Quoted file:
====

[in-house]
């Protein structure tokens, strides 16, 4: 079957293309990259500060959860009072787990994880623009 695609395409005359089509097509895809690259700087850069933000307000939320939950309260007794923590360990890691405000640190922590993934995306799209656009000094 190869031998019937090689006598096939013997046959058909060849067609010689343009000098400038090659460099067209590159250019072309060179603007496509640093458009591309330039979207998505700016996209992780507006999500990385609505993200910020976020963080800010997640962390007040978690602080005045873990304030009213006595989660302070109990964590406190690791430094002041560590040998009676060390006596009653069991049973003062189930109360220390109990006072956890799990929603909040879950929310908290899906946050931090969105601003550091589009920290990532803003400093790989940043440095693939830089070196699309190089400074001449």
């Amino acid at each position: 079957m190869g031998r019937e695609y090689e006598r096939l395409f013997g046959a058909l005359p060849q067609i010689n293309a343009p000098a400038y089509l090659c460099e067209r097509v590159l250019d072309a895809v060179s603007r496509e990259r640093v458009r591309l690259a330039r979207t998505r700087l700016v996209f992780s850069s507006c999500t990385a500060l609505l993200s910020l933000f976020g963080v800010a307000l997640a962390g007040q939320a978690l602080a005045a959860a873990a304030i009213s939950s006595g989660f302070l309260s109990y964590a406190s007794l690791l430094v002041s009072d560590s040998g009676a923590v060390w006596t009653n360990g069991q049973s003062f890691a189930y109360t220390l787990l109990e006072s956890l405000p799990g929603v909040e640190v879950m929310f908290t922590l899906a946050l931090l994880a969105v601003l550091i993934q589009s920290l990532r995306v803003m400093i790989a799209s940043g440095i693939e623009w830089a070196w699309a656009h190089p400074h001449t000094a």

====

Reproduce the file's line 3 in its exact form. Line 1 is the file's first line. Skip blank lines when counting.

């Amino acid at each position: 079957m190869g031998r019937e695609y090689e006598r096939l395409f013997g046959a058909l005359p060849q067609i010689n293309a343009p000098a400038y089509l090659c460099e067209r097509v590159l250019d072309a895809v060179s603007r496509e990259r640093v458009r591309l690259a330039r979207t998505r700087l700016v996209f992780s850069s507006c999500t990385a500060l609505l993200s910020l933000f976020g963080v800010a307000l997640a962390g007040q939320a978690l602080a005045a959860a873990a304030i009213s939950s006595g989660f302070l309260s109990y964590a406190s007794l690791l430094v002041s009072d560590s040998g009676a923590v060390w006596t009653n360990g069991q049973s003062f890691a189930y109360t220390l787990l109990e006072s956890l405000p799990g929603v909040e640190v879950m929310f908290t922590l899906a946050l931090l994880a969105v601003l550091i993934q589009s920290l990532r995306v803003m400093i790989a799209s940043g440095i693939e623009w830089a070196w699309a656009h190089p400074h001449t000094a």